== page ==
"Israel's bombing spree of media targets has been rightly condemned. The Palestinian Journalists Syndicate stated that 'the targeting of media headquarters in the brutal bombardment of Gaza is part of the full-fledged war crimes committed by the Israeli occupation authorities against the Palestinian people,' and called for the United Nations and the Red Cross 'to provide urgent protection to journalists and the media, and to activate Security Council resolution 2222 (which includes the protection of journalists).'"
Bartlett also quotes the Committee to Protect Journalists, which states:
"It is utterly unacceptable for Israel to bomb and destroy the offices of media outlets and endanger the lives of journalists, especially since Israeli authorities know where those media outlets are housed."
And the International Federation of Journalists has said:
"The international community cannot turn a blind eye to the systematic violations of human rights and the deliberate targeting of media and journalists. Urgent actions must be taken to hold those responsible for these crimes internationally accountable."
Other media voices
Paris-based Reporters Without Borders has asked the International Criminal Court (ICC) to investigate Israel's bombing of media organizations as a possible war crime, violating one of the court's statutes. In March, the ICC opened a war crimes probe into Israel's conduct in Palestinian territories.
Reporters Without Borders has said the attacks on media help "to reduce, if not neutralize, the media's capacity to inform the public."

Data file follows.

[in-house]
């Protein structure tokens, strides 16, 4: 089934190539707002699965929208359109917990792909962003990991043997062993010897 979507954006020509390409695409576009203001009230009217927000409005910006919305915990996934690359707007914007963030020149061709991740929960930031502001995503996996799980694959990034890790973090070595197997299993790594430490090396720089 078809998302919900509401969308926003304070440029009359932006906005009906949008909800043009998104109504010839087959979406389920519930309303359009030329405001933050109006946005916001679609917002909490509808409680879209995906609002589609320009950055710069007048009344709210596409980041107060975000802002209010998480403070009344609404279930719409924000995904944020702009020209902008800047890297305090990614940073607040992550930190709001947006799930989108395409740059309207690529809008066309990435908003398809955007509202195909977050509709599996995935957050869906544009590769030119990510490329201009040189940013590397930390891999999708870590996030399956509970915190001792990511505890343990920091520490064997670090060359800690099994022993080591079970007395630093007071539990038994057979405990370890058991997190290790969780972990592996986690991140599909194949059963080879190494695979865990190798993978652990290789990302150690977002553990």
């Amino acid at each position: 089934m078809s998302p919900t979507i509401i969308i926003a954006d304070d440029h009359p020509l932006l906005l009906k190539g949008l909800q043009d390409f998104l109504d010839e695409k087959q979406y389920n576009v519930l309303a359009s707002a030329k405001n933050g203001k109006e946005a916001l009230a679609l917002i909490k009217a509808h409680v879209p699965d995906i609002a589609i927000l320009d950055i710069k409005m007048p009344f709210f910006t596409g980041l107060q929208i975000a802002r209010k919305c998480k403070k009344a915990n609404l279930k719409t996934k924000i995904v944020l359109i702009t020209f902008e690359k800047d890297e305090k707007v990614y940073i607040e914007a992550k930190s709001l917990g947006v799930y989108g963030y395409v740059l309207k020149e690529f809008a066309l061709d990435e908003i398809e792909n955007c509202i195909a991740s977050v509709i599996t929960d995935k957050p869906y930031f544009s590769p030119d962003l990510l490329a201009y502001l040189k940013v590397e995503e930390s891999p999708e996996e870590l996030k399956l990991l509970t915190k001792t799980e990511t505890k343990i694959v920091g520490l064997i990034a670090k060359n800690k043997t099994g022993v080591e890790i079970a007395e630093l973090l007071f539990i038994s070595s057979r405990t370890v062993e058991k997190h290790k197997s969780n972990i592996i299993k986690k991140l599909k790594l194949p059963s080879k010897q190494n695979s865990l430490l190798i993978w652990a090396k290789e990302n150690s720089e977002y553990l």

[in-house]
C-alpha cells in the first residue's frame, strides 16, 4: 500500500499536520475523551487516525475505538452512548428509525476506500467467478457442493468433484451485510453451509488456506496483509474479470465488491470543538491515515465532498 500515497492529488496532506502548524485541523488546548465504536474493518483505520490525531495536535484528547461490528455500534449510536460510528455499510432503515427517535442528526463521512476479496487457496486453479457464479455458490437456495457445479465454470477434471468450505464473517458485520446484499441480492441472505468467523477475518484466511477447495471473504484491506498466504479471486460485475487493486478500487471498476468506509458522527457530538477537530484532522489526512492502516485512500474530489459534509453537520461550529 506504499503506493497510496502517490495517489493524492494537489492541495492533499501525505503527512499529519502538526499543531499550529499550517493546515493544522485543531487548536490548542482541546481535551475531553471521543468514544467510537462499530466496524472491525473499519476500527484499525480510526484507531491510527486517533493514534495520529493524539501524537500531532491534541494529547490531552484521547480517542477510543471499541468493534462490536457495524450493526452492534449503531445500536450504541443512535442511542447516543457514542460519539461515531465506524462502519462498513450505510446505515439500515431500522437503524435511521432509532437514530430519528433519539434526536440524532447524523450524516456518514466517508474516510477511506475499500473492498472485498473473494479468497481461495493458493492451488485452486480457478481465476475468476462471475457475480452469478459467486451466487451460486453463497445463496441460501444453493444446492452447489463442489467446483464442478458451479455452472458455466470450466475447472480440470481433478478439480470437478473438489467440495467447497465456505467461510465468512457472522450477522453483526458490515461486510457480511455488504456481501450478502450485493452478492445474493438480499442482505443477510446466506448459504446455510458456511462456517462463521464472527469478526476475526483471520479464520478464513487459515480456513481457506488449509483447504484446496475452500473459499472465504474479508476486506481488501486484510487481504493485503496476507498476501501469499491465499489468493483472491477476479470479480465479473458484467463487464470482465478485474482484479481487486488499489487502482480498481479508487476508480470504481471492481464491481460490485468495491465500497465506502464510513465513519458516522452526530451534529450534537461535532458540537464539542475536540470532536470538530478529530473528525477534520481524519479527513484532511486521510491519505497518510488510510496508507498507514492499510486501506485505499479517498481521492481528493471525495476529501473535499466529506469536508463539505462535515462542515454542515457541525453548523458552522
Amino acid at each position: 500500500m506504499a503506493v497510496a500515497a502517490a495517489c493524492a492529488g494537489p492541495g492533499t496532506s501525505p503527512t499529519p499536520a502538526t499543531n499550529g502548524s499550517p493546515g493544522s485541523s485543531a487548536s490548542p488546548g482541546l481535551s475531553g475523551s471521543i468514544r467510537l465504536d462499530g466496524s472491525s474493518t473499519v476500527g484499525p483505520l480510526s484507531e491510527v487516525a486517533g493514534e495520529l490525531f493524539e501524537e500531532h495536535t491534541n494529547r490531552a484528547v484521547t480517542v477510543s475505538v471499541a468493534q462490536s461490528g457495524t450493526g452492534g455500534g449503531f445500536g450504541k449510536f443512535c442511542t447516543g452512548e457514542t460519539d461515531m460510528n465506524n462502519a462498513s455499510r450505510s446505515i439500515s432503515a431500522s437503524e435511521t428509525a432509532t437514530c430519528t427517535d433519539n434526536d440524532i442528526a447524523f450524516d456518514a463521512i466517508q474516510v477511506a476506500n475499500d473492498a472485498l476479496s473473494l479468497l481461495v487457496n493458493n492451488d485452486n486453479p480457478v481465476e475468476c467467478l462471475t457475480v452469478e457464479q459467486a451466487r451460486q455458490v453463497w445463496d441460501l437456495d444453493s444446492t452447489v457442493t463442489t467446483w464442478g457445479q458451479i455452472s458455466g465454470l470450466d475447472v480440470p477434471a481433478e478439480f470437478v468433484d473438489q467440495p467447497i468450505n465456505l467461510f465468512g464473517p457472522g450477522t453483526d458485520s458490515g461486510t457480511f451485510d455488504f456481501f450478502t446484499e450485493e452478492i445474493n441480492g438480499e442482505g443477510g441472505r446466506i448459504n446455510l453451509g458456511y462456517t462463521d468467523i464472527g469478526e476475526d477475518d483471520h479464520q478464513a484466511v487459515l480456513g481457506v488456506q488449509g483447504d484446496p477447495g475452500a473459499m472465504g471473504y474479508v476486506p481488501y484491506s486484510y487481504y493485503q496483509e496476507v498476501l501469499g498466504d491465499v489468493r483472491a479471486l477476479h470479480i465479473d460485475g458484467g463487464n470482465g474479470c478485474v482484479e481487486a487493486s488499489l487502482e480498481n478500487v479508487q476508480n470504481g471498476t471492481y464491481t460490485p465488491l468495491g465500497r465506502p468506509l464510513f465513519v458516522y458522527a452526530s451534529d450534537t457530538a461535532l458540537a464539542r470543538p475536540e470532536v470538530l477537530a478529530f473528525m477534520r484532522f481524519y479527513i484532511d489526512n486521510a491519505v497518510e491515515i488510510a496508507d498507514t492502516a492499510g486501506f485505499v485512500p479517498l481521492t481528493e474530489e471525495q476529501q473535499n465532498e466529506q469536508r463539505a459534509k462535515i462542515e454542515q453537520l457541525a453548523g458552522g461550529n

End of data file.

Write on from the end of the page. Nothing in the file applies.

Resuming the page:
Barbara Trionfi, the executive director of the International Press Institute, has stated, "The targeting of news organizations is completely unacceptable, even during an armed conflict. It represents a gross violation of human rights and internationally agreed norms."
The New York Times also expressed alarm. "The ability of the press to report on the ground is a profoundly important issue that has an impact on everyone," the vice president of communications, Danielle Rhoades Ha, said. "A free and independent press is essential to helping to inform people, bridge differences, and end the conflict."
On May 17, the European Union stated its "extreme concern" over Israel's attacks on media outlets in Gaza. European External Action Service Foreign Affairs spokesperson Peter Stano told the press: "The media have to be able to work in an environment of freedom so that they can report independently on what is happening and this is most important in a conflict situation."
By Monday, Israel had increased its bombing of Gaza, with the death toll over the past week passing 200 Palestinians and the injured numbering 1,305. Israel reports 10 dead and 27 injured during the same period. The latest bombing raids have done major damage to electricity lines, food sources, water infrastructure, and roads to hospitals so that ambulances cannot get through.
Netanyahu has vowed that the bombing will continue until there is "quiet." Apparently, that specifically includes the media.
Canadian freelance writer Joyce Nelson is the author of seven books. She can be reached via www.joycenelson.ca
Image credit: Osps7/Wikimedia Commons